Gunnar can’t find comfort in his own skin, in the body of a boy, in his identity in contrast to his sisters. He is overwhelmed and enraptured by womanhood.
Everything that means something to him and is of value to him is attached to women, their bodies, voices and characters. They are everything and he is nothing. They are desirable whilst he is not.
He thinks that, in the eyes of women, he lacks something, to attract them, to keep them close, to make them love him. He is convinced that he cannot be loved naturally, unconditionally, that he needs to transform himself for someone else. The desire and sexuality that he witnessed excluded him and he tries to be a part of something that he simply cannot comprehend, but ends up chasing after. He sees meaning in it.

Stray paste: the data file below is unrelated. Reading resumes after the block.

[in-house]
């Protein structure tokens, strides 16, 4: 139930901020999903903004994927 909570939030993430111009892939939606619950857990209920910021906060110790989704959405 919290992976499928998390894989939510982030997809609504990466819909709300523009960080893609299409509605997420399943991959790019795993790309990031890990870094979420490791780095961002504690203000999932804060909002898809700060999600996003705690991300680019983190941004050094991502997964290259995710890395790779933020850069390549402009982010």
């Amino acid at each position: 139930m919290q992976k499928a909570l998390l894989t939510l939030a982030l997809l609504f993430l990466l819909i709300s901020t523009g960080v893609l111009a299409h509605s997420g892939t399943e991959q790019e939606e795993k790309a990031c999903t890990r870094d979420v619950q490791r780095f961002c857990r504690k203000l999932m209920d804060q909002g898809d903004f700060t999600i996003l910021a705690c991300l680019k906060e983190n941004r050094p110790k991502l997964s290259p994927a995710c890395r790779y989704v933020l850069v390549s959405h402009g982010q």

Nothing matters more to Gunnar than the approval of his mother, his visibility, but he’ll remain on the sidelines.
“Mutter mit Kind” by Anselm Feuerbach (1829-1880)